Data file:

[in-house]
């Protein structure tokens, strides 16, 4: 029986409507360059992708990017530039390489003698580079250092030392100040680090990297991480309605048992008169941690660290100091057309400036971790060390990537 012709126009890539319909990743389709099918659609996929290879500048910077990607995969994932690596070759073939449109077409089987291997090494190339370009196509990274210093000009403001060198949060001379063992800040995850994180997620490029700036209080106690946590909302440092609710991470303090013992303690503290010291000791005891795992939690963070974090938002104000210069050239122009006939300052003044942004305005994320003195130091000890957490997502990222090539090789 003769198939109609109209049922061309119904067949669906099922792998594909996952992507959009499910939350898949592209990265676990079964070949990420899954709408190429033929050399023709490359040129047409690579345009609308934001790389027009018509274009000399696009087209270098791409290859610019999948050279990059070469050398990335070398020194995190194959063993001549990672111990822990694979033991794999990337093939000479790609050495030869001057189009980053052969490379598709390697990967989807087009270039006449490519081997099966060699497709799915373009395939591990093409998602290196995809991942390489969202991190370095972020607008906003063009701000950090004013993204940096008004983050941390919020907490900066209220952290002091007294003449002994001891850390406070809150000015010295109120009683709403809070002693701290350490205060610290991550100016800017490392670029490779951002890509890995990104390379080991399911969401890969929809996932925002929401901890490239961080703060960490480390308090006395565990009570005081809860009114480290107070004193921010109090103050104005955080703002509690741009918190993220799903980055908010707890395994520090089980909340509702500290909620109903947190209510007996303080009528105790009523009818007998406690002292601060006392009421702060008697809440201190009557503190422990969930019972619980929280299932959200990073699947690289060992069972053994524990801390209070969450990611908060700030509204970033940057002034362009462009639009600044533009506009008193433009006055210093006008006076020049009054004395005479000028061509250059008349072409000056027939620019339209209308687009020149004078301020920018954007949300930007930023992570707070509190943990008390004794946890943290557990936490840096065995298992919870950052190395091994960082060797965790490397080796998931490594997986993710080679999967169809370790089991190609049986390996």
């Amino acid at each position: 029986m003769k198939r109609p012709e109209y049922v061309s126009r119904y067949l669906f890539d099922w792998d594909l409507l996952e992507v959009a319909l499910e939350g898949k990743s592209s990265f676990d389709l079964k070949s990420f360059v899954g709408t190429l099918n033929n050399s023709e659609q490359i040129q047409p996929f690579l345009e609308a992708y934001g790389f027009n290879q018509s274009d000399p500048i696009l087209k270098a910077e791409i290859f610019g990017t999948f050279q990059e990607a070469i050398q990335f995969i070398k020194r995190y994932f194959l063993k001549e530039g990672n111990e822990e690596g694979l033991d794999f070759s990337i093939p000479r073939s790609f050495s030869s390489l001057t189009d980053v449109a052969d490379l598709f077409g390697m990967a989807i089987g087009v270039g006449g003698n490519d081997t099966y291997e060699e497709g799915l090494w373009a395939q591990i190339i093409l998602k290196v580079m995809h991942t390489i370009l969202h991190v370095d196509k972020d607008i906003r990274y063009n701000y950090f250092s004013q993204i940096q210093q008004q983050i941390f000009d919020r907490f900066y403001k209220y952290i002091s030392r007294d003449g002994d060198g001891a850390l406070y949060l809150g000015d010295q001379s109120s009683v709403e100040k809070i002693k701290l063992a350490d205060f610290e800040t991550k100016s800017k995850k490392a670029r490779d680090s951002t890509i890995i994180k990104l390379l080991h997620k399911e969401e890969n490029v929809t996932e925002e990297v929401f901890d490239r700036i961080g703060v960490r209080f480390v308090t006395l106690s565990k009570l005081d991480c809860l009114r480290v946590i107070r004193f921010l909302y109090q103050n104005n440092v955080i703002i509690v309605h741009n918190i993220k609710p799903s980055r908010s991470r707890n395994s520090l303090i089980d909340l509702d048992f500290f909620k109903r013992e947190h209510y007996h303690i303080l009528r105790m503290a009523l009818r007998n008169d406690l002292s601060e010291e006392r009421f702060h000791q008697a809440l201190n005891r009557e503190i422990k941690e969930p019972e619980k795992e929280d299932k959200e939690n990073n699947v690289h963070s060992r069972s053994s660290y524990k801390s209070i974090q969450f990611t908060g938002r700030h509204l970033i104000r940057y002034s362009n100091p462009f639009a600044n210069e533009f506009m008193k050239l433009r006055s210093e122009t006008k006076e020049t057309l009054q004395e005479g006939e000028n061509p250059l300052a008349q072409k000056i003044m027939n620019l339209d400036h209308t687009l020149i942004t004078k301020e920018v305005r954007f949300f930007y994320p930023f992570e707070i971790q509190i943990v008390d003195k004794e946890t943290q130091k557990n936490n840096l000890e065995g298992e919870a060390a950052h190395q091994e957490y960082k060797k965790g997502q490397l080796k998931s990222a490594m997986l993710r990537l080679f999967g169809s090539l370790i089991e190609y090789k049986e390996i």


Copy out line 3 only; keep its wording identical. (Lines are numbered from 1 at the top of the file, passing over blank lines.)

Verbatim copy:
């Amino acid at each position: 029986m003769k198939r109609p012709e109209y049922v061309s126009r119904y067949l669906f890539d099922w792998d594909l409507l996952e992507v959009a319909l499910e939350g898949k990743s592209s990265f676990d389709l079964k070949s990420f360059v899954g709408t190429l099918n033929n050399s023709e659609q490359i040129q047409p996929f690579l345009e609308a992708y934001g790389f027009n290879q018509s274009d000399p500048i696009l087209k270098a910077e791409i290859f610019g990017t999948f050279q990059e990607a070469i050398q990335f995969i070398k020194r995190y994932f194959l063993k001549e530039g990672n111990e822990e690596g694979l033991d794999f070759s990337i093939p000479r073939s790609f050495s030869s390489l001057t189009d980053v449109a052969d490379l598709f077409g390697m990967a989807i089987g087009v270039g006449g003698n490519d081997t099966y291997e060699e497709g799915l090494w373009a395939q591990i190339i093409l998602k290196v580079m995809h991942t390489i370009l969202h991190v370095d196509k972020d607008i906003r990274y063009n701000y950090f250092s004013q993204i940096q210093q008004q983050i941390f000009d919020r907490f900066y403001k209220y952290i002091s030392r007294d003449g002994d060198g001891a850390l406070y949060l809150g000015d010295q001379s109120s009683v709403e100040k809070i002693k701290l063992a350490d205060f610290e800040t991550k100016s800017k995850k490392a670029r490779d680090s951002t890509i890995i994180k990104l390379l080991h997620k399911e969401e890969n490029v929809t996932e925002e990297v929401f901890d490239r700036i961080g703060v960490r209080f480390v308090t006395l106690s565990k009570l005081d991480c809860l009114r480290v946590i107070r004193f921010l909302y109090q103050n104005n440092v955080i703002i509690v309605h741009n918190i993220k609710p799903s980055r908010s991470r707890n395994s520090l303090i089980d909340l509702d048992f500290f909620k109903r013992e947190h209510y007996h303690i303080l009528r105790m503290a009523l009818r007998n008169d406690l002292s601060e010291e006392r009421f702060h000791q008697a809440l201190n005891r009557e503190i422990k941690e969930p019972e619980k795992e929280d299932k959200e939690n990073n699947v690289h963070s060992r069972s053994s660290y524990k801390s209070i974090q969450f990611t908060g938002r700030h509204l970033i104000r940057y002034s362009n100091p462009f639009a600044n210069e533009f506009m008193k050239l433009r006055s210093e122009t006008k006076e020049t057309l009054q004395e005479g006939e000028n061509p250059l300052a008349q072409k000056i003044m027939n620019l339209d400036h209308t687009l020149i942004t004078k301020e920018v305005r954007f949300f930007y994320p930023f992570e707070i971790q509190i943990v008390d003195k004794e946890t943290q130091k557990n936490n840096l000890e065995g298992e919870a060390a950052h190395q091994e957490y960082k060797k965790g997502q490397l080796k998931s990222a490594m997986l993710r990537l080679f999967g169809s090539l370790i089991e190609y090789k049986e390996i």